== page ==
08 Aug 2016 Story Ecosystems

Seaweed invasion harms economies in West Africa and the Caribbean

The shores of West Africa and the Caribbean are being invaded by a harmful form of seaweed called Sargassum.

West Africa and the Caribbean are seeing an explosive increase in the quantity of the Sargassum seaweed, and the economic impact is being felt widely.

In West Africa, sargassum has significantly impacted artisanal fisheries sector. Fisherfolks are facing severe challenges as their nets are often filled with seaweed, which results in dramatically reducing their catch. Fishing vessels are also impacted as engine propellers are being entangled in seaweed.  Sierra Leone is one of the countries most affected this phenomenon.

“The continued seaweed proliferation has devastating economic impact with serious consequences on the livelihoods of our people in the coastal communities, largely fisher-folks, who depend mainly on fishing activities”, explains Haddijatou Jallow, Executive Chairperson of the country’s Environment Protection Agency.

“Similarly, women who are engaged in processing, distribution and marketing of fisheries products are being impacted, as the decrease in catch has stifled their activities, leading to a dramatic reduction in the daily household earnings and consequently has contributed to children dropping out of schools and healthcare implications in coastal communities.”

Evacuation     
On the other side of the Atlantic, in the Caribbean, several islands are severely affected by the Sargassum invasion.  Many have seen cancellations in hotel bookings due to concerns among tourists about the degrading quality of beaches. In addition to the economic impact, Sargassum can also, in some cases, endanger human health, as has happened in Grenada.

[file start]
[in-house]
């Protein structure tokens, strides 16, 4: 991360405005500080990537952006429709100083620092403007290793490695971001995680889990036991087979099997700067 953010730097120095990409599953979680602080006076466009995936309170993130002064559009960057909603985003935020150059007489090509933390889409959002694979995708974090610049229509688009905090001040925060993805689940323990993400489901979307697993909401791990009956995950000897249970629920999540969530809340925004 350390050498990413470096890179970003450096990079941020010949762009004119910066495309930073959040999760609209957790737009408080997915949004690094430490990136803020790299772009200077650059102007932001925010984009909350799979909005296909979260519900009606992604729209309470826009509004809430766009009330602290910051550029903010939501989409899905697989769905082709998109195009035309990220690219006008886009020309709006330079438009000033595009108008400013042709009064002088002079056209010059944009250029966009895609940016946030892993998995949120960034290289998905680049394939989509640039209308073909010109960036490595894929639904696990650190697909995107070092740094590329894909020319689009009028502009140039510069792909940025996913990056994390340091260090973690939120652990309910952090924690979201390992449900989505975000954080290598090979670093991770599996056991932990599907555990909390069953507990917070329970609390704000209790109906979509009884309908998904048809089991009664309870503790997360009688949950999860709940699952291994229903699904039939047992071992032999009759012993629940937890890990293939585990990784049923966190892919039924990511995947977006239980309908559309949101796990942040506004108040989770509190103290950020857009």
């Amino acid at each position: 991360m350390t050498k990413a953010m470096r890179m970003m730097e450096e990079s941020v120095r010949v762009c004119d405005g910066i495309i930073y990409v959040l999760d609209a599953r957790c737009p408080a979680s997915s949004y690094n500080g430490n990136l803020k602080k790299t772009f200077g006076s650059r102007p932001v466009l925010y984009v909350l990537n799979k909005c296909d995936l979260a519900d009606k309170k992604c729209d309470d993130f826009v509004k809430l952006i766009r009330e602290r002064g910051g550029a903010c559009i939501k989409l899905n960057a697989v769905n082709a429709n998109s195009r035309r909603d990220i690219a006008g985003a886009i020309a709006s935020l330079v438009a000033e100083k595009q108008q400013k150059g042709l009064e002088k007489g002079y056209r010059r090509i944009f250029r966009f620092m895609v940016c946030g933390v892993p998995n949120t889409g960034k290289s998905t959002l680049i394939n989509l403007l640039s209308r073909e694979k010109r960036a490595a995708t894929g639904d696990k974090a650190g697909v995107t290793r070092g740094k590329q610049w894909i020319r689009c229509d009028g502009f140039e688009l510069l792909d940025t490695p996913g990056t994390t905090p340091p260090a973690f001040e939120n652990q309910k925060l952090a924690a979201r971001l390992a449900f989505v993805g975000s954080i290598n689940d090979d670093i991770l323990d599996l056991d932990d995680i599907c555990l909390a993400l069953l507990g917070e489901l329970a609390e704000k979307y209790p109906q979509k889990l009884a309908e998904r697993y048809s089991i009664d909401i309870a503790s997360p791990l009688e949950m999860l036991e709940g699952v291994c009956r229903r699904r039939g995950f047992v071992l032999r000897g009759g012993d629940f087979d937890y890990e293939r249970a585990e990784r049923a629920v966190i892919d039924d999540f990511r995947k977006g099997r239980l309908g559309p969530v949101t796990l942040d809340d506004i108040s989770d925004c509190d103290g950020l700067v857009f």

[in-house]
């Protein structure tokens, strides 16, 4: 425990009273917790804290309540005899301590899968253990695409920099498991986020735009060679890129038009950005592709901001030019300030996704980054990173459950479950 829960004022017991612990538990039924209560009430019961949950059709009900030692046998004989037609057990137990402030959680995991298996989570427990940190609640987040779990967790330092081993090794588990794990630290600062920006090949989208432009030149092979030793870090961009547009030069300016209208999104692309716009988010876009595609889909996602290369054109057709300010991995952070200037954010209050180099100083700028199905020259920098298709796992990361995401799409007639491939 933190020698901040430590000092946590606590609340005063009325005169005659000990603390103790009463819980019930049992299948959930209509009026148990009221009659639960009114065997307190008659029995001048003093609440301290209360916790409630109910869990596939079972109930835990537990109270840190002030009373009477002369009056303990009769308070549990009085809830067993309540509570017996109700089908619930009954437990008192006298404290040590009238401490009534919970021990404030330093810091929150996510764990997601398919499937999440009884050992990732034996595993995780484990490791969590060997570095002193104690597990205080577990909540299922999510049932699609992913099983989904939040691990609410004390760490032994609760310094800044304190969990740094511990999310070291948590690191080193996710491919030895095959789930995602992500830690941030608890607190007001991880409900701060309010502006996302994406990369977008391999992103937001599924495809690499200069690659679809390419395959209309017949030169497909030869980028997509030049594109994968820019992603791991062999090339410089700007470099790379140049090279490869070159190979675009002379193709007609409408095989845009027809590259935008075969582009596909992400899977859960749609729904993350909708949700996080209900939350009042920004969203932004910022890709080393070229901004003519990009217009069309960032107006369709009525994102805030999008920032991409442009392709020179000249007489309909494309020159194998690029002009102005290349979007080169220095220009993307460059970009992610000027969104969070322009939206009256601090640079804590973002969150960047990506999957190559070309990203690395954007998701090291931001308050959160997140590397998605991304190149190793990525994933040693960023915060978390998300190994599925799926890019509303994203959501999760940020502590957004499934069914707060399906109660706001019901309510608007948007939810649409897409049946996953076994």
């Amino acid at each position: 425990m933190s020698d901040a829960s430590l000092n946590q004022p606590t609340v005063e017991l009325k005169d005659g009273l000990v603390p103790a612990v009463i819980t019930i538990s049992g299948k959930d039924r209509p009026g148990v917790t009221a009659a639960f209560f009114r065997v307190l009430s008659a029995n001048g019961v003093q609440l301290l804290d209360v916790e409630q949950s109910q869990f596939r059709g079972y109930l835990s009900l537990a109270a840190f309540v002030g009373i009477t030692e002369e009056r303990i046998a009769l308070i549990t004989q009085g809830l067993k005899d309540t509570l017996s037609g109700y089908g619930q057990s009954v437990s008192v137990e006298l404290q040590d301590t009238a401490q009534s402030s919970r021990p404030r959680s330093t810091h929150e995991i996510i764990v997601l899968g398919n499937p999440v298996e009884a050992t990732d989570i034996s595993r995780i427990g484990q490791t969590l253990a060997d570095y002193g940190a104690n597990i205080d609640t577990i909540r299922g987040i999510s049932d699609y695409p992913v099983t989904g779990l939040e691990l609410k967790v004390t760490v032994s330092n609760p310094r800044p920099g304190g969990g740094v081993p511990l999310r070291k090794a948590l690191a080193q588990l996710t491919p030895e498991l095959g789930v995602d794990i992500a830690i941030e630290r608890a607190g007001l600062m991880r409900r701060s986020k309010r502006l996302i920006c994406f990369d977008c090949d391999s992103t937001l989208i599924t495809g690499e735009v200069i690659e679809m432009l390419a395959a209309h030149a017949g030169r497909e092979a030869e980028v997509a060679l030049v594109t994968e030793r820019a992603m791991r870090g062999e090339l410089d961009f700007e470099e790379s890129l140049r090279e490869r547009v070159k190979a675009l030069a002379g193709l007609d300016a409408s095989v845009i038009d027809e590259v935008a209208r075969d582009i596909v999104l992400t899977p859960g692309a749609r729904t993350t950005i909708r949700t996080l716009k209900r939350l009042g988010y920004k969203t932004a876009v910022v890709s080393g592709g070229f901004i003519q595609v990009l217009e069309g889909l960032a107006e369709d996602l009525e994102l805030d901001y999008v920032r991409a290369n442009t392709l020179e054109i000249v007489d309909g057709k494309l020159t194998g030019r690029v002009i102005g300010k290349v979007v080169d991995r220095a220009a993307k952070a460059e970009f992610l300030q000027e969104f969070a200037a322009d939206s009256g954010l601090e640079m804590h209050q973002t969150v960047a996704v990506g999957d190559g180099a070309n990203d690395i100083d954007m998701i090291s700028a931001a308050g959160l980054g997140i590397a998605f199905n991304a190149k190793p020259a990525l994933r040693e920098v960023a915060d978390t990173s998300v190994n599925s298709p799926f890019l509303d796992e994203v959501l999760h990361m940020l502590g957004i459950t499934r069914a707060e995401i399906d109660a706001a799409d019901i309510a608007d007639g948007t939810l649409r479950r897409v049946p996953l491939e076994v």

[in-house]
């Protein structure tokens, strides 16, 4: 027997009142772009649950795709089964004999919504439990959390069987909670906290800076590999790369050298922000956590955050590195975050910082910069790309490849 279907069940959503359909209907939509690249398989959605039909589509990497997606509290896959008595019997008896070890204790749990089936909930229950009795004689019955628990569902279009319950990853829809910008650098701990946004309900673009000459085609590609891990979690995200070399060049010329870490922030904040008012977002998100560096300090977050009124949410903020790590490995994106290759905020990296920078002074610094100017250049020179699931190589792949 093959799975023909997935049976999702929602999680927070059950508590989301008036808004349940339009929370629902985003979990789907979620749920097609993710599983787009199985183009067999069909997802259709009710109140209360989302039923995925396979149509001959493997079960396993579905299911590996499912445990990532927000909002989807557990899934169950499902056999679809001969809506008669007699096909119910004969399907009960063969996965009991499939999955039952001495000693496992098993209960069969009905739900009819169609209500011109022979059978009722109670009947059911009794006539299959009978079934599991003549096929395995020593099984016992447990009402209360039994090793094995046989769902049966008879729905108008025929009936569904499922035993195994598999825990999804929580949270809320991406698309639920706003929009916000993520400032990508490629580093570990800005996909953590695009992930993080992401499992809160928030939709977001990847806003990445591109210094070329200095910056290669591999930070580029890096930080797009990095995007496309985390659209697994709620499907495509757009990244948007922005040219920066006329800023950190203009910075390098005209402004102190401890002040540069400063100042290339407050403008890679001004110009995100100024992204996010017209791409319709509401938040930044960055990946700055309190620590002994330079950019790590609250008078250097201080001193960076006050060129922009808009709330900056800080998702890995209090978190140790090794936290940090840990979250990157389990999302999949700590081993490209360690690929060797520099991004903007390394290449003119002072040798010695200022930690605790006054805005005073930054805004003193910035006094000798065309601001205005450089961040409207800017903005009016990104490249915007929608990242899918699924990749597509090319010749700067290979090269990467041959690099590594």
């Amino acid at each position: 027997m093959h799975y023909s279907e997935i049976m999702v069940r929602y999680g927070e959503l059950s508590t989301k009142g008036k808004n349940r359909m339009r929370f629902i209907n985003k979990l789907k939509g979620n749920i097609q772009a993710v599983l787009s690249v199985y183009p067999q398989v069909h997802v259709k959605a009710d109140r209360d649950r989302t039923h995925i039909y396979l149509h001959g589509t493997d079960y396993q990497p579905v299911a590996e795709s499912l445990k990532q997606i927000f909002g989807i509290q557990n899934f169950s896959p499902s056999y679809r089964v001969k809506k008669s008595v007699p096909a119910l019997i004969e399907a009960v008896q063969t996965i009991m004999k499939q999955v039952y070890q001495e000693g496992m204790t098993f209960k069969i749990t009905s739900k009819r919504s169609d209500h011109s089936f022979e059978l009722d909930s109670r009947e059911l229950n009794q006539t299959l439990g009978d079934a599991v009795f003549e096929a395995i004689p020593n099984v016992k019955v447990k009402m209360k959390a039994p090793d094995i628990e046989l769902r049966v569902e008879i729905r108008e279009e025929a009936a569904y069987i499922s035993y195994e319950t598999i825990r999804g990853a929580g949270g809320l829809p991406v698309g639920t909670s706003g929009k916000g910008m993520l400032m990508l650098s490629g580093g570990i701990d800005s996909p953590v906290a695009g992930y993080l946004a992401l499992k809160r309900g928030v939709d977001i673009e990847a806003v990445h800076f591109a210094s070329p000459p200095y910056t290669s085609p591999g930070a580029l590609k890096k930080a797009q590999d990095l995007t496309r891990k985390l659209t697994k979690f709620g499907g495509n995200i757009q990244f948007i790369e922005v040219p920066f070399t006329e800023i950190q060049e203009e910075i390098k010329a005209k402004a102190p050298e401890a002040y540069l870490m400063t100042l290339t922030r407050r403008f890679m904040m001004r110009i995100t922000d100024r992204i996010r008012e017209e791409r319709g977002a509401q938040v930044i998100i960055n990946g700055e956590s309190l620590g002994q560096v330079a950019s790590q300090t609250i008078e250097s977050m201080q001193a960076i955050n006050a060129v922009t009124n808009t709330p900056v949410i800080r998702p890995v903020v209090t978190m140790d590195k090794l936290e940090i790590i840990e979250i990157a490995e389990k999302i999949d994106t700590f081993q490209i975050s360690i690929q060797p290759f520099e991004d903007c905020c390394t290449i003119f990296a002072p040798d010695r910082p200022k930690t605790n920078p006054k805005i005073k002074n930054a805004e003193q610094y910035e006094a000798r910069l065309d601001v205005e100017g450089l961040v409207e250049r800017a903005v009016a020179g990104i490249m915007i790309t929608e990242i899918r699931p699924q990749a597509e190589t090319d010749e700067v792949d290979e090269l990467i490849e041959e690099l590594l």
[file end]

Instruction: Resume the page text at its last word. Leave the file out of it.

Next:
“We have already had to assist residents in some of our coastal communities to evacuate because of toxic emissions of hydrogen sulphide gas from rotting, washed up Sargassum,” says Alvin Da Breo,  Grenada’s Minister of Environment Forestry and Fisheries.

“Our hospitality industry is experiencing a decline in interest from tourists who are concerned about quality of our beaches”.

Seeking solutions
UNEP’s Abidjan Convention and Cartagena Convention Secretariats tasked with the protection and management of the coastal and marine environments of West Africa and the Wider Caribbean respectively have been collaborating with affected countries across the two regions to find ways of addressing and raising awareness about this issue.

UNEP’s Global Programme of Action for the Protection of the Marine Environment (GPA) is exploring the sources of this global trans- Atlantic climate change-related issue. The GPA will lend support to this process through two of its partnerships, namely the Global Partnership on Nutrient Management (GPNM) and the Global Wastewater Initiative (the GW2I). They will contribute through building a research platform and mobilizing resources to assist affected countries.

“Going forward, cooperation beyond national borders will be key for combatting the Sargassum invasion,” says Abou Bamba, Regional Coordinator for the UNEP/Abidjan Secretariat.